Lawyers must find innovative ways to ensure that private investors are able to deal with the unexpected issues that may arise from public sector agreements
Private investors appreciate the sustainability, equilibrium and safety of the economic conditions of the public sector in Portugal at the moment, according to José Luis Esquível, Managing Partner of Esquível Advogados. “But sometimes it is not easy to assure them of that when you are signing agreements.”
Despite current economic times, there are still plenty of opportunities for private investment in the public sector, he says. “There are public companies that are providing interesting opportunities, not only for private companies but also foreign public companies. And Portuguese companies operating in regulated sectors that, while have potentially profitable businesses, are facing problems with funding, thereby leaving them open to partnerships, joint ventures or agreements.”
And while these are the two main circumstances prompting investor interest, there is also the Government’s privatisation programme in the wake of budgetary cutbacks.
However, for every investment opportunity, there are numerous issues that arise, namely surrounding how to prosper in a climate where all the risk is on the private sector, says Esquível. “One of the main challenges that private investors face is that the Government is aware that regulated businesses are on the whole better managed by private investors, and it is now taking advantage of this to generate extra revenue.”
In addition to this, the Government’s recent efforts to put all the risk onto the private sector means that some of the risks are difficult to lift as it is beyond the sector’s control. “Added to which,” he says, “despite taking decisions that directly influence the financial part of agreements, the Government is still not prepared to cover such impact”.
And all the while there are ongoing issues that come with an unpredictable market – a continually changing level of demand, behaviour and available funding.
“Today any decision has an impact,” Esquível says, “so if an agreement goes wrong, it is now more difficult to correct than several years ago.”
For Esquível, a clear need has arisen for law firms to help clients approach risk as though it were a jigsaw puzzle to solve. “At the end of the day, our clients need to know how to manage, accept and react to any kind of situation. As the economic situation on which their agreements are based changes, so do their obligations and they need to follow the times and ensure they continue to comply.”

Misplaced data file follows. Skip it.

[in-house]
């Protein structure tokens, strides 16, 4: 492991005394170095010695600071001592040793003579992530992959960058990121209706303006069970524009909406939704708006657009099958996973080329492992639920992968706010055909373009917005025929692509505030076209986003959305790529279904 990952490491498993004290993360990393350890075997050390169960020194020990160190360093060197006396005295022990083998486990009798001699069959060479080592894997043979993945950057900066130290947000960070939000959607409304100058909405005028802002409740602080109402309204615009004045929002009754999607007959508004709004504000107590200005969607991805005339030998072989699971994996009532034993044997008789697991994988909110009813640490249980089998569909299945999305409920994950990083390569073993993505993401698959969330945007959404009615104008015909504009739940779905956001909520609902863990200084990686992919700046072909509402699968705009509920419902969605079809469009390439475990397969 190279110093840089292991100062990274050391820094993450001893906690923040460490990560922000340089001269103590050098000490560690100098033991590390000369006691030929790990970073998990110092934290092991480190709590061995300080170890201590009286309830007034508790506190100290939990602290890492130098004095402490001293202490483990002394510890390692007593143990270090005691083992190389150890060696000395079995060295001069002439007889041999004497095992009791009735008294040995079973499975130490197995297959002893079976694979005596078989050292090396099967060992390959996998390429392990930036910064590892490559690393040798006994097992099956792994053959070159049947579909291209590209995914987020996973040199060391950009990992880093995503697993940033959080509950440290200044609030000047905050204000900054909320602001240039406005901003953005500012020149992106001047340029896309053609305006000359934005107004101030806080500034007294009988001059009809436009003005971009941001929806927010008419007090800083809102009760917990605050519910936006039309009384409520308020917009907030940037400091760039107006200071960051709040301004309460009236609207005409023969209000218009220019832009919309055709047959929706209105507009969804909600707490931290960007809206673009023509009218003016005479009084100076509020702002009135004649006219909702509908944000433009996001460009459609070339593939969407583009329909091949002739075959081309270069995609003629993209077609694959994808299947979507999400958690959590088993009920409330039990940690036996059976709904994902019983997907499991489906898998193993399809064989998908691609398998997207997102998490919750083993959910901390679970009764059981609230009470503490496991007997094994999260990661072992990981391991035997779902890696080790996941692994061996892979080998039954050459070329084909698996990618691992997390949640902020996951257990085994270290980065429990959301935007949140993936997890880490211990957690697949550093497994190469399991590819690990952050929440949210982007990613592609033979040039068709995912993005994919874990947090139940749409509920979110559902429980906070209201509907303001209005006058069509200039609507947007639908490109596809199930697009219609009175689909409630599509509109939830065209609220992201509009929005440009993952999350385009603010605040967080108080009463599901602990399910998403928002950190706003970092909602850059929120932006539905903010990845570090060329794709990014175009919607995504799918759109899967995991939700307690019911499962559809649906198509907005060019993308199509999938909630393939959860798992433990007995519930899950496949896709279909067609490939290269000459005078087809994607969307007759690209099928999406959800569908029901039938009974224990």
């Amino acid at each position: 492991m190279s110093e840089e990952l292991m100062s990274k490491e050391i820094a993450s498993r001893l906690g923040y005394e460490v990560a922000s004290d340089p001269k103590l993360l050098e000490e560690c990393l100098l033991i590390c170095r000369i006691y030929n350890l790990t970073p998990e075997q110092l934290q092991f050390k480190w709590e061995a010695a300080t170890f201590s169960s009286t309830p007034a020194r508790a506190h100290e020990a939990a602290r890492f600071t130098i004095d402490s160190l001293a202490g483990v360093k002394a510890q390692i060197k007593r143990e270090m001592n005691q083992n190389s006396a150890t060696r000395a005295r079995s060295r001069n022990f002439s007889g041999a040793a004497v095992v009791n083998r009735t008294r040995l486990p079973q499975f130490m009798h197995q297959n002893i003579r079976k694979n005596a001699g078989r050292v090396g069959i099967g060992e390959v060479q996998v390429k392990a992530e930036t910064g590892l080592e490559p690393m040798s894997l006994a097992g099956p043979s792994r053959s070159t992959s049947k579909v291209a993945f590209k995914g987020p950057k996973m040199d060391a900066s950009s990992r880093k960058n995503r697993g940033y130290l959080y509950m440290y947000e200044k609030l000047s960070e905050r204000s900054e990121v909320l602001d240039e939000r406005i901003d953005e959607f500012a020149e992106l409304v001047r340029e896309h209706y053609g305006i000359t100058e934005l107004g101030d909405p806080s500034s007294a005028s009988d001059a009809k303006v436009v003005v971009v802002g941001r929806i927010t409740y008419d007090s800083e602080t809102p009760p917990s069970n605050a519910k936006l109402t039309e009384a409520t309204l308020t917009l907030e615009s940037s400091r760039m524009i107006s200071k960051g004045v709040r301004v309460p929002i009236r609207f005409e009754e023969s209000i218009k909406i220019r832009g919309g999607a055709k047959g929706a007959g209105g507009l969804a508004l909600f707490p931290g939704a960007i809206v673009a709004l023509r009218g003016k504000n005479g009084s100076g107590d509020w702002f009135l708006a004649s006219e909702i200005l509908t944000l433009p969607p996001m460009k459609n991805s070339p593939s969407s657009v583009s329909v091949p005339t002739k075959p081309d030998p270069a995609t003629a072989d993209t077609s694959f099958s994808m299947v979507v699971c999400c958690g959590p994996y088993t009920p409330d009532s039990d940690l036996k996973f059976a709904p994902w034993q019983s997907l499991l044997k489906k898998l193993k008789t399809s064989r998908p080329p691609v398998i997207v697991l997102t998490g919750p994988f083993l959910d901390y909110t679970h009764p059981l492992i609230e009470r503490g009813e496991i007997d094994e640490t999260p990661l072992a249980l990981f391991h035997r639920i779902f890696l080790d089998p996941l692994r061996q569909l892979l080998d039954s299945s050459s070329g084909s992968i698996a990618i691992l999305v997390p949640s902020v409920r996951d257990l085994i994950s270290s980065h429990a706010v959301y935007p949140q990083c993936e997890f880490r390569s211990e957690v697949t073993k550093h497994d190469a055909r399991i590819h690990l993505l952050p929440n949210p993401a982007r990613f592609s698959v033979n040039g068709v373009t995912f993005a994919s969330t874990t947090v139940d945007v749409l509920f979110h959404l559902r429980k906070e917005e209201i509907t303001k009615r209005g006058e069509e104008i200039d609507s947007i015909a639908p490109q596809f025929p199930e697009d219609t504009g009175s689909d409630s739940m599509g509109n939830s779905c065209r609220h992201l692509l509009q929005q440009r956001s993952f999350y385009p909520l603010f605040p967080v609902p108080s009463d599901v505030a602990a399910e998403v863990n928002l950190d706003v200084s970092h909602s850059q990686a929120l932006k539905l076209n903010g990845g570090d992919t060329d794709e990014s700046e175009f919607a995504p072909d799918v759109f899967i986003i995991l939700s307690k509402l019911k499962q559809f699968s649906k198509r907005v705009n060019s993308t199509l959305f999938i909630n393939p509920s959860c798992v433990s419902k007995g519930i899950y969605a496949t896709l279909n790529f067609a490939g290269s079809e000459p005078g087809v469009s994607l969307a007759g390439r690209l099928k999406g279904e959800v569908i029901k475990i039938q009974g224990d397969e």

With years of experience advising on PPPs and other projects, Esquível knows that his clients are now looking for concessions and need to know the risks involved in an agreement that will be in force for five, ten or even 20 years. “These days, they need to know the type of situations that may arise during the life of the contract and their financial impact, especially if they have no option of getting further funding,” he explains. “That’s why we focus on putting mechanisms in the agreements to try to prepare for any eventuality that that may arise during its contractual lifetime.”
According to Esquível , the one advantage that lawyers in boutique law firm such as his have is that clients know he makes it his business to know this particular area inside out. “The clients come to us for a second opinion as they know we are solely working in a very specialised area, and we can prepare risk matrixes and work out how to can prevent and solve problems that arise in the course of a very specific business sector.”
So while not in the business of creating laws, Esquível still welcomes the possibility of creating new contracts and legal schemes that thoroughly advise on the preparation and execution of agreements.
“We view what we do as legal work that is directly linked to the client’s business, because for us ‘innovation’ comes from starting a conversation with the client and getting to know their business properly so we are in a proper position to identify risk and provide comfort,” he concludes.